Bankruptcy was originally designed to stop people who could not pay their debts being put in gaol. It is a method by which some control can be taken over a debtor's affairs, so that the entire financial disaster can be brought to an end and the debtor can make a fresh start.
When a debtor becomes bankrupt, the bankrupt's property and any property acquired during his or her bankruptcy comes under a trustee's control [Bankruptcy Act 1966 (Cth) s 58(1)]. A bankrupt is required to assist the trustee in the administration of his or her financial affairs [s 77]. The money received from the sale of a bankrupt's property is distributed by the trustee to creditors on a pro rata (or percentage of overall debts) basis. With some exceptions, from the date the bankruptcy begins, creditors are prevented from taking any further debt recovery action against the bankrupt or his or her property.
Probably the best way to understand bankruptcy is to see it as a swap. In return for protection from further legal action by creditors and for a total release from debts at the end of the bankruptcy period, the debtor agrees to give up to the trustee certain assets and (for a while) a large degree of control over his or her financial affairs. However, for people who do not have any valuable assets and who have a low income, there is no real change in their control over their financial affairs because there is nothing for the trustee to take.
There are many restrictions on the bankrupt's life. A bankrupt may not be able to practise certain occupations and is unable to obtain credit over an indexed amount without informing the potential creditor of his or her bankruptcy. Further information about the indexed amount may be obtained from the website of the Australian Financial Security Authority (formerly ITSA).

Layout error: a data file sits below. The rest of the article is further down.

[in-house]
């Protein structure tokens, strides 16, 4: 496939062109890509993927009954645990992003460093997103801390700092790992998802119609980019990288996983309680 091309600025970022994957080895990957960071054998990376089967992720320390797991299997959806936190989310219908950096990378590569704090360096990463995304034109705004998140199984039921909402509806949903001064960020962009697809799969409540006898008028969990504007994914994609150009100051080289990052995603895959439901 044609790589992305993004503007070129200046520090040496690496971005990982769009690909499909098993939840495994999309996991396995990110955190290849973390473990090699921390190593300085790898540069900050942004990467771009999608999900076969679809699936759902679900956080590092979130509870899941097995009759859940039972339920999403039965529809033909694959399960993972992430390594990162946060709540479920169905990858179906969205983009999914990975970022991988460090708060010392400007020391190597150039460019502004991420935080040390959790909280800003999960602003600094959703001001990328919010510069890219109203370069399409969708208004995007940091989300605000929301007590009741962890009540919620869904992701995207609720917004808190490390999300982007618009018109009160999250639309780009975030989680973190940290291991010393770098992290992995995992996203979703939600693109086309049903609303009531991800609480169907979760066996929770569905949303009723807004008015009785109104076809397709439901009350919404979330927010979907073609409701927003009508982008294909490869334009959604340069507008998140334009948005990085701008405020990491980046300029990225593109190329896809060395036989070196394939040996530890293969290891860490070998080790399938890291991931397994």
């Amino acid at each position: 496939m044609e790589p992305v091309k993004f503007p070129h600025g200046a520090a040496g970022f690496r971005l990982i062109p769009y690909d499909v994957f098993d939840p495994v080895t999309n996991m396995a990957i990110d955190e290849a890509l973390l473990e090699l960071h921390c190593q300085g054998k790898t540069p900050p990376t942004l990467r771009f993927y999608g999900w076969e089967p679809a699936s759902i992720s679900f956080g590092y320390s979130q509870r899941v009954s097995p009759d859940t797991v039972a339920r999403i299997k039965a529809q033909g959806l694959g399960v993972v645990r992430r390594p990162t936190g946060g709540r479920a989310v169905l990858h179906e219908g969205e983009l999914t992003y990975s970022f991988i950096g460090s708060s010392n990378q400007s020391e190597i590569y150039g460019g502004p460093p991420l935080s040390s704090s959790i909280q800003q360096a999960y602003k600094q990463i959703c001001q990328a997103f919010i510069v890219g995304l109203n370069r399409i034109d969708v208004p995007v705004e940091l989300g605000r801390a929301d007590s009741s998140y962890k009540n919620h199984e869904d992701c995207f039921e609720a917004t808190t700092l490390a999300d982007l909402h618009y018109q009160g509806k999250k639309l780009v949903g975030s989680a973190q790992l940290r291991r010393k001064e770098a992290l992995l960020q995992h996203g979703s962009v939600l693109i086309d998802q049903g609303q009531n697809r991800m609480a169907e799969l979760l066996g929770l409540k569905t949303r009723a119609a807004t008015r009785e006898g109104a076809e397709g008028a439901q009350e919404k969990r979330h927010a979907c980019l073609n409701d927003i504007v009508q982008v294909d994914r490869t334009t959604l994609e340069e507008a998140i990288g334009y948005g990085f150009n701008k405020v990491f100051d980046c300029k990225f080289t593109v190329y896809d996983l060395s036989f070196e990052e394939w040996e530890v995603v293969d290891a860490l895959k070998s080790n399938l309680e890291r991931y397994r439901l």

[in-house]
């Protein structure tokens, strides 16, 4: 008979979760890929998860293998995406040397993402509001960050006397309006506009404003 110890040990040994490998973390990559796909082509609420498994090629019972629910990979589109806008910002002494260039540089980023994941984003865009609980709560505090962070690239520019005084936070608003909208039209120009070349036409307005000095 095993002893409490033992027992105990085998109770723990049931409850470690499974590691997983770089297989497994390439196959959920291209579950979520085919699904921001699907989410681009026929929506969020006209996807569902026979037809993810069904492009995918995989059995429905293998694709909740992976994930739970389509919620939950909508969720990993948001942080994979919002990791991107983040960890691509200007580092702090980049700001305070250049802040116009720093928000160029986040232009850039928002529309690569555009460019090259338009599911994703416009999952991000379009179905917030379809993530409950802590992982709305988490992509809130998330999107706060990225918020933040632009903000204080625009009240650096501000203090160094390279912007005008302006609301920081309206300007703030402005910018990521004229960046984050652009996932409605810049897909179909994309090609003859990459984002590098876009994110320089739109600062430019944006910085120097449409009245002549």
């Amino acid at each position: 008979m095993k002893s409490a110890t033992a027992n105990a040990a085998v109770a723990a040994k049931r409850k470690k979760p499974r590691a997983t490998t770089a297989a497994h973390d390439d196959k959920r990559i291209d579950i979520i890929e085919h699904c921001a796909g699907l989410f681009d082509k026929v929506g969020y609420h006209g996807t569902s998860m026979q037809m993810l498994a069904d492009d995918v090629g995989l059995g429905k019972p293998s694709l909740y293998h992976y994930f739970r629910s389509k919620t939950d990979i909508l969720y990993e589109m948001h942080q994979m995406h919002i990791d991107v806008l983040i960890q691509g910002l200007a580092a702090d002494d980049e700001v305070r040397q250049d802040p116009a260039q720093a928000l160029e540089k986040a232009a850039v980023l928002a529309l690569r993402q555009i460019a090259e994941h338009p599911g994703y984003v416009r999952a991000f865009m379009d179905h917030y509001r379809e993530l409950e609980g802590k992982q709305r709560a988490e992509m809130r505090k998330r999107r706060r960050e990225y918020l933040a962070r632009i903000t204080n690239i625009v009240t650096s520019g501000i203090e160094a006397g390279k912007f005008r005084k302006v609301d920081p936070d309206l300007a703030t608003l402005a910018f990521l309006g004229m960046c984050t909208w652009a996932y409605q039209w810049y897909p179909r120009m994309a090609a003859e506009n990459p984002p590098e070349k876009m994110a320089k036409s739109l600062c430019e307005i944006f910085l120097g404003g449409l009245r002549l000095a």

A bankrupt may not be able to travel overseas, while business bankrupts must hand over all relevant books, documents and property as directed by the trustee and must supply any other relevant information that is requested.
Bankruptcy generally continues until discharge (whether the debts have been paid in full or not). Usually discharge occurs automatically after three years unless an objection has been lodged by the trustee [s 149D]. In certain circumstances it can last longer, see ending bankruptcy. After discharge all a bankrupt's remaining debts that were incurred before the bankruptcy are cancelled. For certain exceptions to this rule, see debts.
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